Just Me and My Closest 40,0000 Friends

It’s hot.  There are tens of thousands of people from all over India and the world gathered together under large tents.  One question is on everyone’s mind: Will we march?

In true democratic fashion, this can only be decided by a vote, so after countless speeches have been made and ministers have made their promises, it is time to decide.  Turns out the crowd isn’t buying the Minister of Rural Development’s empty words that contain a glaring lack of clear deadlines for progress.  The people have spoken.  We march.

Excitement is pulsing through the place.  What we all came for is now becoming a reality.  We will march from Gwalior to Delhi, walking in solidarity for justice.

The next morning it is around 9:30 AM.  I am in a single-file line, not to get my school lunch or to be part of a military exercise.  I am part of Jan Satyagraha 2012, a massive, nonviolent direct action movement to bring justice to the marginalized and landless*.  I am surrounded by some 40,000 fellow protestors who have travelled far and wide to demand reform on land rights and their livelihoods.

Never before have I been able to see so clearly how I can be a small part of something much bigger than myself.  This visual is overwhelming and I become emotional.

We walk for 27km the first day.  I begin to regret packing so much when the shoulder pains kick in.  However, it’s hard to hold onto any negative thoughts when in one glance I see tribal men and women, much older than myself, with their own sacks to carry, and no look of pain or fatigue.  In fact, when I look around me all I see is determination and hope.  They are part of something larger than their self as well.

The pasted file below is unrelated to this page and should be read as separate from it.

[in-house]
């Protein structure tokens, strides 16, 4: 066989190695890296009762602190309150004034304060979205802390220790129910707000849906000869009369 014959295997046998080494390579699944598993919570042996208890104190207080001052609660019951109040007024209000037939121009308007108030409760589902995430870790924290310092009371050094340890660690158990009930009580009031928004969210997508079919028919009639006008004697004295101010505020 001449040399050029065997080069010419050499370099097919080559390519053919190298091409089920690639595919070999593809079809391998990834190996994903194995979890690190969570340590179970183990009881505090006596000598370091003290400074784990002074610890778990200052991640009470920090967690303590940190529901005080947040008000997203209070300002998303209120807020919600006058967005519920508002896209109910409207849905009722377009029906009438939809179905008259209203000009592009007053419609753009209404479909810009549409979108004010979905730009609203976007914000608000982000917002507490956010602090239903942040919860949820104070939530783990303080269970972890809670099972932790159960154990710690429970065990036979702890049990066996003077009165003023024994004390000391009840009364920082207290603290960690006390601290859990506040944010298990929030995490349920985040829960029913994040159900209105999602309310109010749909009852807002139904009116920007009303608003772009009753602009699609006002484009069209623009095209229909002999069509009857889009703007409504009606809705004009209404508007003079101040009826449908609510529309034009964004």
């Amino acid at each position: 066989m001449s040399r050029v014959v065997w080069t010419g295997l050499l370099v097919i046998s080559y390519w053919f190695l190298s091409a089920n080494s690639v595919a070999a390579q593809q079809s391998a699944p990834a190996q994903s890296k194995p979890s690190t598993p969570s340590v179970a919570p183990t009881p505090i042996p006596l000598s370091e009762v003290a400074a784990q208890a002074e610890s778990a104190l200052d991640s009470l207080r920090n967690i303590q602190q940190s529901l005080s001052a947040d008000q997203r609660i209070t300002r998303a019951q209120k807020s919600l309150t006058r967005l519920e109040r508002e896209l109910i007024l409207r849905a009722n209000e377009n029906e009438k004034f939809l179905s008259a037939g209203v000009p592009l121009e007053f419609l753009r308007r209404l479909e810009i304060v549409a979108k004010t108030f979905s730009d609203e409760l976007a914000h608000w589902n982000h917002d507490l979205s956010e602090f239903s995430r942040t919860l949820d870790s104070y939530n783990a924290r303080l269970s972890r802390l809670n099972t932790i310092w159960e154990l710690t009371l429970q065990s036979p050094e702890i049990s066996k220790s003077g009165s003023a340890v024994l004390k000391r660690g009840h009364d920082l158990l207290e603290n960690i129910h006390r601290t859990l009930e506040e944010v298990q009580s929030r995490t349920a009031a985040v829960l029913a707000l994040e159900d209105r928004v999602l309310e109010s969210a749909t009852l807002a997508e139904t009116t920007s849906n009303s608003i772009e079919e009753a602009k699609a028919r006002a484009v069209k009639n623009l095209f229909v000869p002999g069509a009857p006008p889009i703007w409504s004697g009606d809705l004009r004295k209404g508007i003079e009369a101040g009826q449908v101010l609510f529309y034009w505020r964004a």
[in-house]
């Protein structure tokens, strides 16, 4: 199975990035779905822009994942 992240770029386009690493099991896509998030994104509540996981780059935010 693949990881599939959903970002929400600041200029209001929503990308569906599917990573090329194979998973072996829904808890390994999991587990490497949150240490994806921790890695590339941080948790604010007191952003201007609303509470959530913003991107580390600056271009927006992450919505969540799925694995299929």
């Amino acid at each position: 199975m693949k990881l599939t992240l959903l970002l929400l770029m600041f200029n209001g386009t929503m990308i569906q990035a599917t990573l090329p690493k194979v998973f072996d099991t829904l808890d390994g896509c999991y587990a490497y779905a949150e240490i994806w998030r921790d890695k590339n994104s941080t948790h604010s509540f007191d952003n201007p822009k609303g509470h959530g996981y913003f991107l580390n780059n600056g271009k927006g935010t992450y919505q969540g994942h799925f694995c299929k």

Jan Satyagraha 2012 has been a movement in the making for the last several years.  Countless hours of training and organizing have gone into making this march possible.  From water tanks and meal preparation teams to medical staff and temporary toilets, there is some serious pre-planning and team formations that took place in order for there to be adequate support for the marchers.

What makes my participation in this movement even more special is that I am sharing this experience with twenty youth from all over India who we (Pravah, my host NGO) have brought for a Group Exposure.  Shifting through my roles as facilitator, marcher, teacher, and learner provides me with memories that I will forever cherish.

I am still in disbelief of how lucky I am to have been placed with Pravah.  They have fully adopted me into their family and given me opportunities, such as this one, to further explore myself and the larger community around me, all while facilitating youth’s journeys as well.

And to cap the thankfulness and excitement that I have experienced during the first month of my AIF fellowship, the Jan Satyagraha march was a huge success!  The Minister of Rural Development met the march at Agra and agreed to all of their demands.